In the land of Oz, we have a way of making engineered things more complicated than they need be.
In last week’s issue of the Sentinel-Times, there was a story on page five highlighting the lack of footpaths in Inverloch.
One mentioned was Ullathornes Road, Inverloch, which is the main thoroughfare between Toorak Road towards Cape Paterson and Inverloch CBD and at the other end, the Bass Highway.
The road carries trucks, buses, caravans, cars and all manner of pedestrians. Why pedestrians? Because there is a footpath from both ends on one side of the road which suddenly ends near a retirement village, leaving a gap of maybe 100 metres which probably includes crossovers to properties, paid for by property owners and ratepayers over many number of years, and yet here we are with the missing gap which the shire well knows about, even has it on a special list, but it has no way of even predicting when they can afford 100 metres of concrete to complete the path.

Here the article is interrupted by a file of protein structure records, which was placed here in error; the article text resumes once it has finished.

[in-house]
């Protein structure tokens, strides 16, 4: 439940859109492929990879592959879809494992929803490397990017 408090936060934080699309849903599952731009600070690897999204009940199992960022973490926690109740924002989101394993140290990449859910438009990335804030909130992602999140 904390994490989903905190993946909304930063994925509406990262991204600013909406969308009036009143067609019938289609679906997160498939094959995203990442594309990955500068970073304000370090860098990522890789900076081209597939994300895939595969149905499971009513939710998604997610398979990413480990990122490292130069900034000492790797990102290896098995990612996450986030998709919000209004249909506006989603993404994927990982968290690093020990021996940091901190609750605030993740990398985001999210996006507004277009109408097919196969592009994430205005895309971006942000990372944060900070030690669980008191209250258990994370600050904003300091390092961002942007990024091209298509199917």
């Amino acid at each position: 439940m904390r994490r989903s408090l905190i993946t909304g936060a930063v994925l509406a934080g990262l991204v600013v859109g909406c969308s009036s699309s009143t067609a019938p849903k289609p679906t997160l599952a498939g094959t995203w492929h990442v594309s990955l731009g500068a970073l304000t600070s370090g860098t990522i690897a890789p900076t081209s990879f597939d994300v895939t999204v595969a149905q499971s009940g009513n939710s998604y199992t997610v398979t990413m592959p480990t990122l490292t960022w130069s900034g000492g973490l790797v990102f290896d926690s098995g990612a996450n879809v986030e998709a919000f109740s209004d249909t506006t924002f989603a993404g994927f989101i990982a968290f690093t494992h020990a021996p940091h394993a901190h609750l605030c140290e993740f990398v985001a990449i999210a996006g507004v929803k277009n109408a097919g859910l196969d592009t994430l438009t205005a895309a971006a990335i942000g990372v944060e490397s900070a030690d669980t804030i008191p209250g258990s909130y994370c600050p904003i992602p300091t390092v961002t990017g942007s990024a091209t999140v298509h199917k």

Could be next year, five years or 20 years, who knows, not the shire.
If you raise the point with them, regarding the tree roots, mud holes, dodging parked cars, etc., you are given the polite information that yes we know about it, but money is too tight to mention to do the obvious and finish the job off properly before starting another one, like Toorak Road which through most of its length is a veritable minefield for all non-motor traffic.
Perhaps if councillors all had to use mobility scooters to get around they might understand the reasons why such supposedly little things like uneven surfaces, playing hopscotch in the traffic and councils not providing basic infrastructure annoy us.
What’s the use of spruiking liveability when you can’t even justify the cost of joining the dots?
So, like the break of gauge railway scenario between Sydney and Melbourne which for some 100 years inconvenienced passengers and choked trade in peace and war ‘till the solution was found by providing a common gauge, we must note police advice to not walk on the road but disregard it, because there is no other choice thanks to the bean counters of Bass Coast Shire.
Graeme Sproul, Inverloch.